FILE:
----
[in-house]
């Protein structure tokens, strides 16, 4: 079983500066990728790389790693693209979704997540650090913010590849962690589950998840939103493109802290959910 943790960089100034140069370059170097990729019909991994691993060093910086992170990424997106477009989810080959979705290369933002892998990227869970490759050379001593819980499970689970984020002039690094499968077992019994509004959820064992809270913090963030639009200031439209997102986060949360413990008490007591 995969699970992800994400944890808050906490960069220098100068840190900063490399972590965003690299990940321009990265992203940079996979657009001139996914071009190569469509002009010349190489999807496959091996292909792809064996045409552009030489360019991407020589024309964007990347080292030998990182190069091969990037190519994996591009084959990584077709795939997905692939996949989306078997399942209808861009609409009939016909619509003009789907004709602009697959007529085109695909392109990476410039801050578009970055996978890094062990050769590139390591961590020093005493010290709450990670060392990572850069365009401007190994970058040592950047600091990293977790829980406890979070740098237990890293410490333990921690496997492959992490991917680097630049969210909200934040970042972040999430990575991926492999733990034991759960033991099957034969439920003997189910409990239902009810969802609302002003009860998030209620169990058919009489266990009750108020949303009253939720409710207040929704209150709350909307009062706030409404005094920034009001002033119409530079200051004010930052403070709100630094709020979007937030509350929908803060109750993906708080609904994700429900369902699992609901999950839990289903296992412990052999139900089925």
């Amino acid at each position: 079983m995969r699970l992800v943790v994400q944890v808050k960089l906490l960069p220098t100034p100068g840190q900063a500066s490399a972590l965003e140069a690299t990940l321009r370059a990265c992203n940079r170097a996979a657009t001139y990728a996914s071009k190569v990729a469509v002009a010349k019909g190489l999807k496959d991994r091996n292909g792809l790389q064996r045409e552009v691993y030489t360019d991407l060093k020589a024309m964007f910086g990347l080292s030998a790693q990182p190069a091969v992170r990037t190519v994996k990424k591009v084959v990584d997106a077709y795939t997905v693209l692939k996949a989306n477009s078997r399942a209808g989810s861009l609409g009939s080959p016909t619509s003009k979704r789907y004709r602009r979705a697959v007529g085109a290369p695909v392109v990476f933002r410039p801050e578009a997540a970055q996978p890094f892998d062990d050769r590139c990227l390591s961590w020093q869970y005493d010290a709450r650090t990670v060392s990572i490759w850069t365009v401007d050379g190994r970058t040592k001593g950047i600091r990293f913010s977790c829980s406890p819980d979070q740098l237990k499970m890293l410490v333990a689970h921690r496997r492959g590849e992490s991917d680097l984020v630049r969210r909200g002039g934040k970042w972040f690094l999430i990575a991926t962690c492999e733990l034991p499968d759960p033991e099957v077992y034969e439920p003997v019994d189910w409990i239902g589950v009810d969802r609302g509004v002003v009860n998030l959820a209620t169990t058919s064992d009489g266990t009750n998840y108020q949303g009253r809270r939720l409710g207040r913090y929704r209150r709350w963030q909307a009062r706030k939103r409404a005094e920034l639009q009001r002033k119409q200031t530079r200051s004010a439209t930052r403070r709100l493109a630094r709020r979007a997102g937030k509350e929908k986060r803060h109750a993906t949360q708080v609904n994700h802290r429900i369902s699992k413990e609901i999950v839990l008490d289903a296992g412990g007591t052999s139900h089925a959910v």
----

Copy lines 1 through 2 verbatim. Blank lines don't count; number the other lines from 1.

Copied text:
[in-house]
């Protein structure tokens, strides 16, 4: 079983500066990728790389790693693209979704997540650090913010590849962690589950998840939103493109802290959910 943790960089100034140069370059170097990729019909991994691993060093910086992170990424997106477009989810080959979705290369933002892998990227869970490759050379001593819980499970689970984020002039690094499968077992019994509004959820064992809270913090963030639009200031439209997102986060949360413990008490007591 995969699970992800994400944890808050906490960069220098100068840190900063490399972590965003690299990940321009990265992203940079996979657009001139996914071009190569469509002009010349190489999807496959091996292909792809064996045409552009030489360019991407020589024309964007990347080292030998990182190069091969990037190519994996591009084959990584077709795939997905692939996949989306078997399942209808861009609409009939016909619509003009789907004709602009697959007529085109695909392109990476410039801050578009970055996978890094062990050769590139390591961590020093005493010290709450990670060392990572850069365009401007190994970058040592950047600091990293977790829980406890979070740098237990890293410490333990921690496997492959992490991917680097630049969210909200934040970042972040999430990575991926492999733990034991759960033991099957034969439920003997189910409990239902009810969802609302002003009860998030209620169990058919009489266990009750108020949303009253939720409710207040929704209150709350909307009062706030409404005094920034009001002033119409530079200051004010930052403070709100630094709020979007937030509350929908803060109750993906708080609904994700429900369902699992609901999950839990289903296992412990052999139900089925």